So then what about those imperfections?  Why oh so close?  I mentioned the location—not quite in the mountains, a bit more than a hop skip and jump from the slopes, and at least 20 minutes from any sizeable town.  Good luck trying to run out for a meal.  But there are other little things as well.  Our first year we fell in love with the outdoor skating area, surrounded by a snow covered string of lights for a quintessential New England experience.  But for three straight years now, they can’t quite bring themselves to get the skating ice up and running.  Either they try but forget how to make an outdoor skating area, or claim the weather is not quite right (even though every fourth house in our neighborhood has their backyard rink running smoothly), or they can’t be bothered to set it up in time, or they forget to shovel.  We bring skates each year, and leave disappointed.   Oh so close.  And I mentioned the movie theater…except many of the reclining leather seats are broken and slumped—not a surprise with kids climbing all over them on a daily basis—except the slumping chairs remain year after year.  Oh so close.  Service in the restaurant is prompt and attentive and our breakfast arrives quickly.  And yet there is no syrup with our pancakes and waffles, and it takes repeated requests and ten whole minutes to get some.  Oh so close.  The sledding hill is great but used to send us straight into bushes and a stone wall behind.  Last year they field-mowed the bushes but left the eight inch stalks in the ground like awaiting daggers that made short work of our inflatable sleds.  (Whoops—stupid us.)  Finally this year they’ve taken a bulldozer to the area and cleared out the bush trunks and wall altogether.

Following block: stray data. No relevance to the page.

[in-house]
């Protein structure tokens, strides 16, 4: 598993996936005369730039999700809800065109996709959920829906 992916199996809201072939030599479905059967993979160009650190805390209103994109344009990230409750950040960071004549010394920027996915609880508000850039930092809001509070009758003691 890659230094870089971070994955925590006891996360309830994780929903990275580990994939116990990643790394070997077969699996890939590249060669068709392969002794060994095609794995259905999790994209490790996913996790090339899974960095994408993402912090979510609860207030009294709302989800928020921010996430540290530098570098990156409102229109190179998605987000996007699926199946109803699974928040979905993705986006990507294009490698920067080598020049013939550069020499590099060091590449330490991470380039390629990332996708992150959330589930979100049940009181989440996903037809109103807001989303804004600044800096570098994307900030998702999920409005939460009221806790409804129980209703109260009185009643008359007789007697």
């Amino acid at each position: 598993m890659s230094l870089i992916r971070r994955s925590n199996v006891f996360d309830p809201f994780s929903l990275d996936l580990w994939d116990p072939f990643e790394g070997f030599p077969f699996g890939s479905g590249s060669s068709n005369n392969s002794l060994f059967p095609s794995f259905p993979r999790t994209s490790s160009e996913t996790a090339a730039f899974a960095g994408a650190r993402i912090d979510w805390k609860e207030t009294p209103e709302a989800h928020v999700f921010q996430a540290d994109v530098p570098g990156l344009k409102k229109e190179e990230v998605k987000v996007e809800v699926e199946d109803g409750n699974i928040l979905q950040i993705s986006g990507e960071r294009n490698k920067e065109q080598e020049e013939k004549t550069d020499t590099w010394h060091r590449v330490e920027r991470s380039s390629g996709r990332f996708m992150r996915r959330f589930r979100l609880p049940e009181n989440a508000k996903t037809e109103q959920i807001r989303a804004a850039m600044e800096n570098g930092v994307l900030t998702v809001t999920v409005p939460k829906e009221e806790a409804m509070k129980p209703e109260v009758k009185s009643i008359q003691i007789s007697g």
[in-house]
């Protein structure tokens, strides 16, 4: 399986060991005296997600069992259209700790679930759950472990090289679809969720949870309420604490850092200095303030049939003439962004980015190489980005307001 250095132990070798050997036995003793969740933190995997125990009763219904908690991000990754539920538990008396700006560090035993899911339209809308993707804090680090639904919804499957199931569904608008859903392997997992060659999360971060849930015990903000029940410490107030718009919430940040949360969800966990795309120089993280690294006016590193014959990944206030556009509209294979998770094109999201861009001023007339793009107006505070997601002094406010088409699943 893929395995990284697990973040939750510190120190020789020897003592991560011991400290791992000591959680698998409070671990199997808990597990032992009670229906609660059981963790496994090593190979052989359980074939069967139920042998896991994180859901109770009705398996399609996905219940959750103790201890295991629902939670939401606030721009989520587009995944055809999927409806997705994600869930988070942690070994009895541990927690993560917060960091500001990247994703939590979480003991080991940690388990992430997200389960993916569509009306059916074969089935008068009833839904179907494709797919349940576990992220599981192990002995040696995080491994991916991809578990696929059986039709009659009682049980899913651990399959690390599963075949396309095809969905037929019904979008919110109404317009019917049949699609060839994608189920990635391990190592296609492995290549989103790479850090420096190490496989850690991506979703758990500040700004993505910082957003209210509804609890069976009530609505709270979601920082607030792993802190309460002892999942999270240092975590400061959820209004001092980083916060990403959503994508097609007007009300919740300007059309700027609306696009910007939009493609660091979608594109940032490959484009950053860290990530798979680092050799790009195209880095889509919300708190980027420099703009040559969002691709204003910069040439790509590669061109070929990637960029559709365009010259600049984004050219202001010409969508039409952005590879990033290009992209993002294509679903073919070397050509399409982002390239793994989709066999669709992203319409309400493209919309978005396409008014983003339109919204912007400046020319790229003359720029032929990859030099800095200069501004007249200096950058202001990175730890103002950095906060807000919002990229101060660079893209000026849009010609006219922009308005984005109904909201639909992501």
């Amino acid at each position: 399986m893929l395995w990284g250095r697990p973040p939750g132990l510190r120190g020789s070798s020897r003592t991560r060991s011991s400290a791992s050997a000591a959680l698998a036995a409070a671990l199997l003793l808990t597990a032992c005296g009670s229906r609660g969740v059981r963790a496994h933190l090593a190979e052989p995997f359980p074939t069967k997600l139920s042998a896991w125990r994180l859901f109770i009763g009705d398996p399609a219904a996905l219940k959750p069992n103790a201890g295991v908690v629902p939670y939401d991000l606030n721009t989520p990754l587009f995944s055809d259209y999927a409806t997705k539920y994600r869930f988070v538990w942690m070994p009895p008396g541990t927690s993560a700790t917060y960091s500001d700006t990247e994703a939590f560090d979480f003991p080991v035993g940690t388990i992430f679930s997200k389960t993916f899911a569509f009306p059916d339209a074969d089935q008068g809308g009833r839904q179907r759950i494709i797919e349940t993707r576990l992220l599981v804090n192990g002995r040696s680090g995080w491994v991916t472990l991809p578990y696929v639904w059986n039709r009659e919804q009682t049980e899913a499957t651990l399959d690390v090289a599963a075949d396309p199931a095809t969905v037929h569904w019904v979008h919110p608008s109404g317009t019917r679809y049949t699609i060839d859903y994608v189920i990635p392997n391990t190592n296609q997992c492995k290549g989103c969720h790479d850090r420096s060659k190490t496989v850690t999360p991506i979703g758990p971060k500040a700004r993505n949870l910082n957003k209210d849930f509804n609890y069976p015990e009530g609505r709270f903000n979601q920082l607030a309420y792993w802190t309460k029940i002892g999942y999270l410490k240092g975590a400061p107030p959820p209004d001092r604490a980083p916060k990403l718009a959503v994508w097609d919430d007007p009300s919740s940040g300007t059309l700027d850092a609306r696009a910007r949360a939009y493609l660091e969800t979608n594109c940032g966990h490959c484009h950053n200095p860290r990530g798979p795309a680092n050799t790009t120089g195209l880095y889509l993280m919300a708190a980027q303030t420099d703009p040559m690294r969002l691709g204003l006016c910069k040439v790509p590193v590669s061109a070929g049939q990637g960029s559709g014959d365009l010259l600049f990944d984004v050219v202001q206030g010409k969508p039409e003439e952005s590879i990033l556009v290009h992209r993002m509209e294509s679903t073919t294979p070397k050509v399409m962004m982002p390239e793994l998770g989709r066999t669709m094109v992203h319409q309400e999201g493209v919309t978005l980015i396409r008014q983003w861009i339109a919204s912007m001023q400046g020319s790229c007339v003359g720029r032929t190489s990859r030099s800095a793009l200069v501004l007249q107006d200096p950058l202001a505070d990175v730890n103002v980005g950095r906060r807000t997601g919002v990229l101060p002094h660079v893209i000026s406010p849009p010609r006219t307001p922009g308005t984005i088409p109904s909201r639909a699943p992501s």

The hotel is not inexpensive, and if you go at peak time and pay full price, you’ll be paying full luxury fare commensurate with the ice sculptures and doormen that will great you.  But if you can pick an off season or keep your eyes open for a deal (we found ours through Groupon), and you’re willing to overlook a few rough spots, then you’ll love relaxing and exploring this historical grand hotel.  And your kids will not want to leave.

Thanks Mark for your review.  For those unfamiliar to this area, you are close to the Presidential Range and Mt. Washington.  For the skiers, downhill skiing is available at Bretton Woods, Canon Mountain, Wildcat, Attitash.  If you visit in the spring, summer or fall, make sure you go over to Mt. Washington and take the cog railroad to the top of the mountain or hike up but remember, it is much colder at the peak so be prepared with clothes for a much colder climate.